One of the main voices on the site is a lawyer named Joseph Fedorowsky, whose spiritual name is Gupta Dasa. In recent years he has been a persistent critic of the BBT’s editors, most especially Jayadvaita Swami.
Ironically, on April 8, 1975, Srila Prabhupada wrote to Gupta Dasa:
Regarding your idea for writing articles for different legal journals, that will be very nice. I think it will be best if you take a little help from the editors[,] who will be in Los Angeles soon. They can help you to make sure that nothing is stated improperly. They are experienced, so consult with them. Jayadvaita and the others are now here in India, but they will be back by the first of May, so take their advice in this matter.
The people Srila Prabhupada directed him to take advice from are the people he now derides.
Arguments and refutations
We read on the critics’ site that no respectable academic publisher would ever approve of posthumous editing. This contention is wrong, as shown by an article in the NY Times about the re-editing of translations for the Loeb Classical Library.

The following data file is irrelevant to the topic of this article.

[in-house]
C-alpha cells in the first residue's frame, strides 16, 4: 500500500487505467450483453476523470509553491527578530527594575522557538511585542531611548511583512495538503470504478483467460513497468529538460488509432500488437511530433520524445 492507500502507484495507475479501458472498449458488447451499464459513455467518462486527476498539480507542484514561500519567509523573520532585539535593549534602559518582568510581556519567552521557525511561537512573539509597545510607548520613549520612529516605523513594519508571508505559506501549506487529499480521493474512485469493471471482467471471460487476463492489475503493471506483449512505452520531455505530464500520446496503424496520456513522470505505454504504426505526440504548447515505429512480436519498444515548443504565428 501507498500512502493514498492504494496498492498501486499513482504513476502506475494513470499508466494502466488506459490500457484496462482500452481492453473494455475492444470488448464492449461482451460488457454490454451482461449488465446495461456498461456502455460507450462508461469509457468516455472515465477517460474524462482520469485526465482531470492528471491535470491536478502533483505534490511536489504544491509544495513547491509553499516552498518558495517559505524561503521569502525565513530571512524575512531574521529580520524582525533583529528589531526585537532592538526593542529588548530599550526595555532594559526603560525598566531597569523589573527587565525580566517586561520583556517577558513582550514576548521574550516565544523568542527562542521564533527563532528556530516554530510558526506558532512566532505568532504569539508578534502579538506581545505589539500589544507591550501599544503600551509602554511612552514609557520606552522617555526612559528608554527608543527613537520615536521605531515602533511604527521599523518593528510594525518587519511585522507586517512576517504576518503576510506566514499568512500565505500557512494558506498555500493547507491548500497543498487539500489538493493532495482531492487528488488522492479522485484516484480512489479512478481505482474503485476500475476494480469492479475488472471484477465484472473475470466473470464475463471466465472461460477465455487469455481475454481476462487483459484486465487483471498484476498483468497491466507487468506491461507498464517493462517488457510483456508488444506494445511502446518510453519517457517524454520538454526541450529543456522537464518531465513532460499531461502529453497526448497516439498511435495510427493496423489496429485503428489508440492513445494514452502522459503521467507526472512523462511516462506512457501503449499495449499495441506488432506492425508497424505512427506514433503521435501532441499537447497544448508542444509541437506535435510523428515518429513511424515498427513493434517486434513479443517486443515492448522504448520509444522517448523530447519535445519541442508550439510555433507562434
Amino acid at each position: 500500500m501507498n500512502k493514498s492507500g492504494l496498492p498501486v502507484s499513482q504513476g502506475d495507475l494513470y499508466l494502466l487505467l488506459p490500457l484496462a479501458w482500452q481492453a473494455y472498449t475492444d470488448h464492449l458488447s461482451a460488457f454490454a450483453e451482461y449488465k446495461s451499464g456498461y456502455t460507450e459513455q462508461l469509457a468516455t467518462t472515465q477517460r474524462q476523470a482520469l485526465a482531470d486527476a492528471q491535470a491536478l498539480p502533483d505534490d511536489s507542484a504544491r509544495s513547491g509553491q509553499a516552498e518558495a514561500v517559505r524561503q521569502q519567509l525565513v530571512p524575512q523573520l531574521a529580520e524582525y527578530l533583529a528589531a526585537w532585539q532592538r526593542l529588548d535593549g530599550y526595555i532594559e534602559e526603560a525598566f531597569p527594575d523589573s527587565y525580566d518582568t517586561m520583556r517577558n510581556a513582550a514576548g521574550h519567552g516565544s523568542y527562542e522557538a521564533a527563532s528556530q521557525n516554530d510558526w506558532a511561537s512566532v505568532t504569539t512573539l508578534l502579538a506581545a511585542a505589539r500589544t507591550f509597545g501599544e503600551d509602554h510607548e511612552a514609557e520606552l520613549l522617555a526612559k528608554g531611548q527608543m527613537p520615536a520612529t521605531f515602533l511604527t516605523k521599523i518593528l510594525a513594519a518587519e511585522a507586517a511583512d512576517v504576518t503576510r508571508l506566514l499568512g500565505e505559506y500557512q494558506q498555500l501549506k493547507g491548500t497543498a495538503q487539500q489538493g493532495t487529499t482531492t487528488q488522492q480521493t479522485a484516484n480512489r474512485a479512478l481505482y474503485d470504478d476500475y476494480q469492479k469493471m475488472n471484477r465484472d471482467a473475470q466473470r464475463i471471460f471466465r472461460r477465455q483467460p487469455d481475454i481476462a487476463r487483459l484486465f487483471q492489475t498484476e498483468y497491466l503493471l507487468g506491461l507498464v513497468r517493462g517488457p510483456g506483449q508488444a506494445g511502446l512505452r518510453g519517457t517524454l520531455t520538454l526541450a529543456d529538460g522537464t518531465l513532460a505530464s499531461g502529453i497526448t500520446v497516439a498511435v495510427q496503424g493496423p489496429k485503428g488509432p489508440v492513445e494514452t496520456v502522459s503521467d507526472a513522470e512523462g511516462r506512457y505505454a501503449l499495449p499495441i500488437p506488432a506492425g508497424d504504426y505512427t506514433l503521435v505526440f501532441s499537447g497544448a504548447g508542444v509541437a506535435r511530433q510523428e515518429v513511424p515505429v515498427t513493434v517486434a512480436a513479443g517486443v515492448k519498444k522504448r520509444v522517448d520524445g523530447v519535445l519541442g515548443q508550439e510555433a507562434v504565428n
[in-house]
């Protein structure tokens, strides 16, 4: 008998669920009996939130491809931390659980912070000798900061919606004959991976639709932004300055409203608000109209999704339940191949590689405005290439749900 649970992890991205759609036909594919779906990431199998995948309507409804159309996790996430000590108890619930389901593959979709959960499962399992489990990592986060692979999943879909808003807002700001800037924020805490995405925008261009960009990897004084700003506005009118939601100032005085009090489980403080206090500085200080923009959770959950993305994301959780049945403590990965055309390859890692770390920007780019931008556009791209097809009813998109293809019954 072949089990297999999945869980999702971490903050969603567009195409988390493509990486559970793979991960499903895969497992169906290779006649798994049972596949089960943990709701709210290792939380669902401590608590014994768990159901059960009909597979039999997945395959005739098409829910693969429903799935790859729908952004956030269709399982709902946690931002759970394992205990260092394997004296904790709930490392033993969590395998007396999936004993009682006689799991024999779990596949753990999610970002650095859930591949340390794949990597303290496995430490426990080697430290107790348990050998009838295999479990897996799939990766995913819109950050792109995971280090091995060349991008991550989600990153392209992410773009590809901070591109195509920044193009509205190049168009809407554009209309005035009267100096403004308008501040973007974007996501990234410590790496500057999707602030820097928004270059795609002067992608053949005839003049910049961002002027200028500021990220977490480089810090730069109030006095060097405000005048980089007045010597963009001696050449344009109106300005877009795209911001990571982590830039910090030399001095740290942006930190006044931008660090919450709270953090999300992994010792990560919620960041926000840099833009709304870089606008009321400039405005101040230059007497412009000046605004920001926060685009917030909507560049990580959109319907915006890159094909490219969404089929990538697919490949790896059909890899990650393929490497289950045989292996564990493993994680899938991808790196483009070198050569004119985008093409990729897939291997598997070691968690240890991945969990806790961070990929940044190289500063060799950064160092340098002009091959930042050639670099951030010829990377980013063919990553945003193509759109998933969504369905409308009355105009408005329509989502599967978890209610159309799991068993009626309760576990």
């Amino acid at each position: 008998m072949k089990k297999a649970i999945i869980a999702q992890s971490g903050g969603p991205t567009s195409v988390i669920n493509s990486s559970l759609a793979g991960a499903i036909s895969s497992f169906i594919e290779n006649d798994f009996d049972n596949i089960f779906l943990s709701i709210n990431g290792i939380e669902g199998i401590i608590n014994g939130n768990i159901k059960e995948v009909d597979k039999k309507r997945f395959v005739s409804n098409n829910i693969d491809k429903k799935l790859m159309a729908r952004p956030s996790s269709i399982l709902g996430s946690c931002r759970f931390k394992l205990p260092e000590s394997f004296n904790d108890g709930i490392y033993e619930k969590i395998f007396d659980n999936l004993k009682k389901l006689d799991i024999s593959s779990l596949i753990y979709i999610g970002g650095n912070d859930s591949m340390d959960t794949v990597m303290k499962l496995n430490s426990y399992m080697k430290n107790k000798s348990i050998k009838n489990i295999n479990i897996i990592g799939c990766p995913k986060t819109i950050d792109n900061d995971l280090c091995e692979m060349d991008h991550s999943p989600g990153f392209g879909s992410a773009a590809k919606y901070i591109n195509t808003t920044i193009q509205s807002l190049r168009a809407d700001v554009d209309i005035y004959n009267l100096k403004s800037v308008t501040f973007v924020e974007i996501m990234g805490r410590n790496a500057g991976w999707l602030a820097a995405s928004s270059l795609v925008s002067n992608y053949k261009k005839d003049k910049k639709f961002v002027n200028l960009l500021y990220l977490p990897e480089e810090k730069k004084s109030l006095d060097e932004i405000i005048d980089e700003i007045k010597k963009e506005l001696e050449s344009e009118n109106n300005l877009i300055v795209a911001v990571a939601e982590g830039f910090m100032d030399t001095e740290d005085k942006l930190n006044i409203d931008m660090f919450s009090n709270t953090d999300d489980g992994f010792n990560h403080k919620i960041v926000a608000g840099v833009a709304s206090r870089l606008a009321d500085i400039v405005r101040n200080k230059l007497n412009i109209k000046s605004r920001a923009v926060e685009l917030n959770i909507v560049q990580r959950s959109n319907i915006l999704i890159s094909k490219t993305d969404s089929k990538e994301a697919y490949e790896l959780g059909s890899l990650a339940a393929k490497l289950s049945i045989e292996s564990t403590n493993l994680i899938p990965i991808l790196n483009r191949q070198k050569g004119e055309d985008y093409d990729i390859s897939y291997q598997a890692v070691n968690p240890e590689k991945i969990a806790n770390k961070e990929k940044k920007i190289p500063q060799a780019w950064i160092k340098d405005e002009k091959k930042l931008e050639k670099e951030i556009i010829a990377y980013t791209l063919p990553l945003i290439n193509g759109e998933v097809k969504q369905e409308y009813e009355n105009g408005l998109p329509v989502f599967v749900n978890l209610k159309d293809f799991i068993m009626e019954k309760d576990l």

Further evidence that the contention is wrong is found on the site of the Library of America, a highly respected publisher of classic American literature. There you can read about the careful posthumous editing done for authoritative editions of America’s most celebrated authors.
Other arguments offered on the critics’ site have been extensively answered in
- Responsible Publishing (PDF file, 421 KB), a discussion of the material and spiritual issues involved
- Gita Revisions Explained, an extensive examination of individual revisions to Bhagavad-gita As It Is
- Bhagavatam Revisions Examined, a similar comparison for the first two chapters of Srimad-Bhagavatam
- A brief statement of the BBT’s editorial policies